Adventures in Literacy Land: music

Showing posts with label music. Show all posts
Showing posts with label music. Show all posts

Sing Them A Story

Greetings!

Thanks for stopping by this recycled post!  It has been four years since I wrote it as a guest blogger, but the content remains important and timely as ever!  Integrating music into your literacy lessons helps build phonemic awareness and fluency skills in all ages of readers! It is also loads of FUN!


Songs that tell stories and piggyback off of familiar folk tunes are perfect ways to help primary grade students develop reading fluency!

4

Using Music to Teach Reading Skills

Hi everyone! It's Bex here from Reading and Writing Redhead. You probably know by now but I love finding creative ways to teach reading and I love bringing other types of learning into the classroom beyond the basics that I have to teach. Today I have some ideas to share with you about using music to teach reading skills.



Ask yourself, how many children know the alphabet at a young age- age two  for example? Probably most of them know it because someone thought to set the alphabet to the song "Twinkle Twinkle Little Star". The tune, the rhythm, even the rhyme, helps ingrain the letters in kids' brains.

Music can be used to help students learn the alphabet,  the sounds of letters, develop phonemic awareness, build phonics skills and vocabulary and more! There are many songs to teach grammar skills and folks have used nursery rhymes as songs to teach basic spelling patterns and print conventions. Fountas and Pinnell once wrote that our students should "sing songs of such delight that the lyrics remain in the memory forever". What songs do you still remember from school (Hello Conjunction Junction!)?

Besides listening to songs, singing songs, and watching music videos, some teachers have their students rewrite familiar songs as a lesson to learn sounds or rhymes.

I found a great website that is an amazing resource of songs for teachers. It's called Songs for Teaching: Using Music to Reinforce Learning. It is a treasure trove of songs and song lyrics (click on any title to hop over and see the song).  There are songs that teach the alphabet letters such as Fran Avni's Dinosaurs to Dinner.  There are songs specifically for vowels and consonants such as  Get Your Own Goat by Avni and Vowel Sound Hound Dogs 1.  A song I plan to use this week is one for R controlled vowels called Rock and Roll Star by Fun Phonics Songs.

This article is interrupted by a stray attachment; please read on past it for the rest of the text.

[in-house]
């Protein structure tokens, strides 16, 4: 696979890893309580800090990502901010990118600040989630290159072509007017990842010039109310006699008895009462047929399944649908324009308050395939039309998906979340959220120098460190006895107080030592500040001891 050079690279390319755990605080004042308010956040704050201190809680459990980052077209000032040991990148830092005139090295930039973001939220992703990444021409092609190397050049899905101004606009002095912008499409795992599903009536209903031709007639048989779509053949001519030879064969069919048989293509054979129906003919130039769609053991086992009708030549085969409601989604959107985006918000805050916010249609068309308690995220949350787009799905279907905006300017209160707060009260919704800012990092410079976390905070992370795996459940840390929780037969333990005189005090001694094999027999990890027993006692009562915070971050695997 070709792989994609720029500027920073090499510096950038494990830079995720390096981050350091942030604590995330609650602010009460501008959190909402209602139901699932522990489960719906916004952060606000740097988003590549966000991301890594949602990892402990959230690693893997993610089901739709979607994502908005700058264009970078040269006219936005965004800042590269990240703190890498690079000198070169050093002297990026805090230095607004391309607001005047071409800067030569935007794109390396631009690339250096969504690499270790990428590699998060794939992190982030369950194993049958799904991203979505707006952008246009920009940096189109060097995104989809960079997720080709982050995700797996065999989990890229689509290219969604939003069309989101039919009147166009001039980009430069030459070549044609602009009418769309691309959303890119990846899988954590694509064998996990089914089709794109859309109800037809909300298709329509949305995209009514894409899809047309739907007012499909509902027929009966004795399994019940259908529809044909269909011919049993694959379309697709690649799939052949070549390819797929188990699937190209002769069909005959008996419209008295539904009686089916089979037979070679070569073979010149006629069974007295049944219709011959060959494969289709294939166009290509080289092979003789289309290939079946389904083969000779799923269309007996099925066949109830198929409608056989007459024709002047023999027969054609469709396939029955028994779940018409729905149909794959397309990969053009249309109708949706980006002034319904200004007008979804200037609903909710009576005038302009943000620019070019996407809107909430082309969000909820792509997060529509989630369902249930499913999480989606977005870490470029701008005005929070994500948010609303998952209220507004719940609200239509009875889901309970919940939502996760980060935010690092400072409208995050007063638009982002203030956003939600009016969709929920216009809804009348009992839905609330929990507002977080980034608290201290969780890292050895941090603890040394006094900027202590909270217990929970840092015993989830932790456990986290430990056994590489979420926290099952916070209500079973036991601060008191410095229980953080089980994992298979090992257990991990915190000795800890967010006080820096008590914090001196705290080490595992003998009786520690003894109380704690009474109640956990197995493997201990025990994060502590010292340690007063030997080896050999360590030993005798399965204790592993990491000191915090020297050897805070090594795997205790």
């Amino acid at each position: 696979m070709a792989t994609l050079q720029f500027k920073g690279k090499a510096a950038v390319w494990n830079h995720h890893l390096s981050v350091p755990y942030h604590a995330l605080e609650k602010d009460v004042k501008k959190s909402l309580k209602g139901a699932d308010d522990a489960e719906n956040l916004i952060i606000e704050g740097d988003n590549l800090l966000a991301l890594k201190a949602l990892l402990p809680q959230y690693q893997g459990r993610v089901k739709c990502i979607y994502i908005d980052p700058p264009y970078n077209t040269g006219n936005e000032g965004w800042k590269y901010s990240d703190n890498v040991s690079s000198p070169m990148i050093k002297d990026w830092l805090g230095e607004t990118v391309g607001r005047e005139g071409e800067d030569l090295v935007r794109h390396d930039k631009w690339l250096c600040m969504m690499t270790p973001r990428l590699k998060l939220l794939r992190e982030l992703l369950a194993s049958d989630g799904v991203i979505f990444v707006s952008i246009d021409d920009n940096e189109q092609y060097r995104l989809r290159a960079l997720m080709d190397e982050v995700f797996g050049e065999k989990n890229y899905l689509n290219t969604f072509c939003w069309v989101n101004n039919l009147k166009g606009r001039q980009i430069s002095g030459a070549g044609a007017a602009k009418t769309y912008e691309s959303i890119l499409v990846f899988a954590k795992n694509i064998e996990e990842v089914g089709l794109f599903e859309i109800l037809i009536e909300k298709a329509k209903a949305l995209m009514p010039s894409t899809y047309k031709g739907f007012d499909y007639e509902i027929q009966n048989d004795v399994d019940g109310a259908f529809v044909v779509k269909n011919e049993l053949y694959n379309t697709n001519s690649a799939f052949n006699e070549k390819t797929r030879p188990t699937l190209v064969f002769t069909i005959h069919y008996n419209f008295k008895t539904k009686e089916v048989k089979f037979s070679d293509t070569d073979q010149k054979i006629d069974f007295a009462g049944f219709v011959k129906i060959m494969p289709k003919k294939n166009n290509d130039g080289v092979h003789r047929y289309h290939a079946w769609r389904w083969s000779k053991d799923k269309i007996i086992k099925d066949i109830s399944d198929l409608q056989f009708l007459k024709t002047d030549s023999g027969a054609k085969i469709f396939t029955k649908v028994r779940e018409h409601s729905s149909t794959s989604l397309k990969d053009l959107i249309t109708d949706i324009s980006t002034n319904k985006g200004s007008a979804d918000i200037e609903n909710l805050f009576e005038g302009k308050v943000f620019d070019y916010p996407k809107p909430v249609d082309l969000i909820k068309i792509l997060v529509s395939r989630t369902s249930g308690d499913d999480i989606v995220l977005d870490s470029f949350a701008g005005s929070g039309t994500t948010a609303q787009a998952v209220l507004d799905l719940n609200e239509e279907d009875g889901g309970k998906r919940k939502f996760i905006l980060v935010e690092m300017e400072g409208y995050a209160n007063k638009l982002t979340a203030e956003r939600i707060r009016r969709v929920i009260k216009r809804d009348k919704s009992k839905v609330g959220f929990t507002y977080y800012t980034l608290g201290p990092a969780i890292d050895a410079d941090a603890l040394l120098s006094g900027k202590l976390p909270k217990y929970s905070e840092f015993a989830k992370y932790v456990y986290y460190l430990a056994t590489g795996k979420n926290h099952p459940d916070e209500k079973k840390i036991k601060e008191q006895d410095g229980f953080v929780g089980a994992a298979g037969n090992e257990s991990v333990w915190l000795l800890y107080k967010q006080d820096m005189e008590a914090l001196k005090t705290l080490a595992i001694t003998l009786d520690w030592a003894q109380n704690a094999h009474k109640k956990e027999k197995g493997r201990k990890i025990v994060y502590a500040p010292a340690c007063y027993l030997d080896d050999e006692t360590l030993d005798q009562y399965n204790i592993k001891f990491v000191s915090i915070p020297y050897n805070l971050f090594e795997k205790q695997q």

With all the technology out there, maybe you are able to show videos to your class. Here are just a very few on what seems like millions of videos, new and old, that use music to teach reading skills.

ALPHABET:
Want a new twist on the alphabet? Try Usher's Alphabet Song! (by the way, does Elmo's voice scare anyone else's dog?)




PHONICS:
Phonics Songs with 2 Words




Electric Company-  Silent e - I bet you remember this:  "Who can turn a can into a can, who can turn a pan into a pane?"





PARTS OF SPEECH:
Schoolhouse Rock - Lolly Lolly Lolly Get Your Adverbs Here 




Schoolhouse Rock - A Noun is a Person Place or Thing




Schoolhouse Rock Conjunction Junction- the sentimental favorite!



GRAMMAR:
Electric Company's  N Apostrophe T: I personally played this several times this year and my students love it! Who needs fancy technology to enjoy music and a video (and learn while we're at it)?



RHYMES:
Beans and Franks TV - Rhymes




MOTIVATION:
Ocoee Middle School's Gotta Keep Reading: A fun, creative take on Black Eyed Peas' I Gotta Feeling which is really fun, catchy, and inspires kids to read (great to motivate them for the summer break) !




Finally here are a few music teachers' blogs. They are worth a look, even if you're not a music teacher. Teacher blogs are always full of treasures!

Amy Abbott's Music a la Abbot 
Tanya's Kodaly Inspired Blog 
Lindsay Jervis's Pursuit of Joyfulness
A collaborative music teacher blog: Kodaly Corner 
Mrs. Miracle's Music Room 
Allison's Music Blog

I hope  you have a few new ideas for how to incorporate music in your reading lessons. How do you use music in your teaching? Please comment below and let us know!





8